Mobile User/Asset Location Finding within a Standard WiFi Environment for RTLS Applications
This suite of software, network drivers, and algorithms allows determining a transponder’s location within a multi-access point 802.11-based wireless environment, without using special hardware. The 802.11 protocol is also called “WiFi.” The suite is designed for a “hardware-agnostic” implementation; that is, it is not tethered to any specific brand of system hardware. Given a WiFi field of three or more access points, the technology can locate a WiFi-enabled tag, phone, PDA, or computer with an accuracy of about 1.5 meters indoors. The technology complements GPS and RFID technologies, and can operate in environments where neither GPS nor RFID may be appropriate—within a warehouse or office that is not open to the sky, and at distances between reader and transponder (WiFi tag or NIC, for example) that RFID cannot reach. Potential applications range from unique forms of asset location such as farm, construction, or cargo container tracking, to security camera triggering, automated phone forwarding, “smart” security badges, customized advertising displays, and social networking in concert with software on the user’s device. According to the Yankee Group, the real time location service (RTLS) market is expected to climb from a mere $25M USD in 2005, to about $10B USD by 2010.
By making use of the current generation of 802.11 WiFi access points, computers, WiFi-enabled phones, and WiFi tags, the RADAR technology leverages an existing infrastructure investment rather than require new infrastructure investment. RADAR complements GPS and RFID location systems, and works in locations and distances where they cannot. Software that takes advantage of the real time location service (RTLS) provided by RADAR can track movable assets from palettes to cargo containers to equipment at a construction site—anywhere a multi-access point WiFi field can be established. Several cities are currently establishing pervasive public systems. Applications that use the RADAR technology do not have to be recognized as part of a network to triangulate using a network’s access points. The technology is accurate within a few feet when using its calibration techniques. Depending on how often a tag is queried or announces itself to the system, battery life can extend up to three years. RADAR opens mobile computing to a wide range of new location-aware software applications and services that do not currently exist.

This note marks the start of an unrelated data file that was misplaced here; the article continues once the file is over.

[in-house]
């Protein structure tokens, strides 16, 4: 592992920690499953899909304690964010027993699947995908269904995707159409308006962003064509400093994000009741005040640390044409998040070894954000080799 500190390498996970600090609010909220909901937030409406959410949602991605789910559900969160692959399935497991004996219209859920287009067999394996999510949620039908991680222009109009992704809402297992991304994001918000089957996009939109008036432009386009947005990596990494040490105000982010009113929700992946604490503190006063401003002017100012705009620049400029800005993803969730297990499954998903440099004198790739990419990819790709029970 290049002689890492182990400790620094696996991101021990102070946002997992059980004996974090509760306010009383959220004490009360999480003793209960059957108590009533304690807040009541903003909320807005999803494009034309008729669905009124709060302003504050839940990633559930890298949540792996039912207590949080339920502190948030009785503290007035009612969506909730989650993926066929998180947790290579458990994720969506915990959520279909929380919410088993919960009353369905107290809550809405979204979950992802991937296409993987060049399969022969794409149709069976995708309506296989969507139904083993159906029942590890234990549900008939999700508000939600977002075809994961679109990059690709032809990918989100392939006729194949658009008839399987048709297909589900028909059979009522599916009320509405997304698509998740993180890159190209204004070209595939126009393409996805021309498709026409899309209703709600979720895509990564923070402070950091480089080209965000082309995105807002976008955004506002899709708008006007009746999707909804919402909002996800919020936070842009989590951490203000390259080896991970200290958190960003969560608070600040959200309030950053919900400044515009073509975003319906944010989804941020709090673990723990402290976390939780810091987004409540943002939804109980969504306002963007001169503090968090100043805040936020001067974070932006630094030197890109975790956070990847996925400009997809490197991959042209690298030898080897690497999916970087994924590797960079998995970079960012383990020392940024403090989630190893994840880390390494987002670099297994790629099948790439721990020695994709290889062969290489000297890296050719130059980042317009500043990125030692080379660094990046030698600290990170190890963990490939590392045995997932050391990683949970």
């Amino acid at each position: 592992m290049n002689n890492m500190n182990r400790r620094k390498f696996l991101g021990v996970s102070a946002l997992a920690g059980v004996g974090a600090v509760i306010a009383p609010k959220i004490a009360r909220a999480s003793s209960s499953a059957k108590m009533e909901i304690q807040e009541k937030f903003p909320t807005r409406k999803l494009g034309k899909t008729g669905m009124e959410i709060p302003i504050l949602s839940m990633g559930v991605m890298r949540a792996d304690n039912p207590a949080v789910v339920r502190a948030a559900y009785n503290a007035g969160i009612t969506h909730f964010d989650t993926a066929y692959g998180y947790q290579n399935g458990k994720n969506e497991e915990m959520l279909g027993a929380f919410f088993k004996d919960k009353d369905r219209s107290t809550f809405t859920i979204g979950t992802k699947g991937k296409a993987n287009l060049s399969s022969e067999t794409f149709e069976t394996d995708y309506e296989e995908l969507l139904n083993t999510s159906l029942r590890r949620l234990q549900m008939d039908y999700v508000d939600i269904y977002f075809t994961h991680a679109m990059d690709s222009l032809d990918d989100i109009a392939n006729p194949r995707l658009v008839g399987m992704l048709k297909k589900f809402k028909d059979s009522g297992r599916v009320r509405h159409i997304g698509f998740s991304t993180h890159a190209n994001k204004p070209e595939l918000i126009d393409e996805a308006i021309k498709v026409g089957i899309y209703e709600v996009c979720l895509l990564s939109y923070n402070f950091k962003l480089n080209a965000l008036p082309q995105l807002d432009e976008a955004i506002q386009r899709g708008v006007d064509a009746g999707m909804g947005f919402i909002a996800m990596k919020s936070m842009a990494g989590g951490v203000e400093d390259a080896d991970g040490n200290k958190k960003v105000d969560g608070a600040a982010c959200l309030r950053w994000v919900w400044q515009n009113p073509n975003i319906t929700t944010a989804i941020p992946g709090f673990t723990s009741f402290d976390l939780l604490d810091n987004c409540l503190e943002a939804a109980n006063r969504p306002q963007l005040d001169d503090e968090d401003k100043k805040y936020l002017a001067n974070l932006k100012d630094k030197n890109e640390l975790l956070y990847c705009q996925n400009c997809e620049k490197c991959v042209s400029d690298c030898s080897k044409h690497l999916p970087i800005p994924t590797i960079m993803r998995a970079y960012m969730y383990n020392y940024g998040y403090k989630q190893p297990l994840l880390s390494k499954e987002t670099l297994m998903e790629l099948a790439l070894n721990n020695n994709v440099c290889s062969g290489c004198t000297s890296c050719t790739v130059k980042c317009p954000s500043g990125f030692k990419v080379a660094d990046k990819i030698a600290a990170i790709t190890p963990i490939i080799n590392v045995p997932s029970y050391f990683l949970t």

Previous in-building location systems generally relied on specialized hardware and technologies that suffer from significant limitations or that require extensive deployment of infrastructure solely for locating tags, transponders, and users. For example, infra-red (IR) wireless technology offers only limited, line-of-sight range. Radio-frequency (RFID) tag systems, like IR, are often built for the sole purpose of establishing location, suffer from short range (approximately 2 feet), and do not provide any data networking services. Specialized hardware can be cost-prohibitive. One wireless LAN-based system estimates a user’s position based on the access point to which he is currently communicating.
RADAR differs from other such work in that it tackles the problem of location and tracking using widely available RF-based wireless LANs. With data networking speeds of 11Mbps or higher, wireless LANs have gained rapid acceptance and are already widely deployed in offices, schools, homes, factories, warehouses, college campuses, and even across whole metropolitan areas. Besides the LANs, the RADAR system does not require any additional hardware and can be enabled using purely software means.
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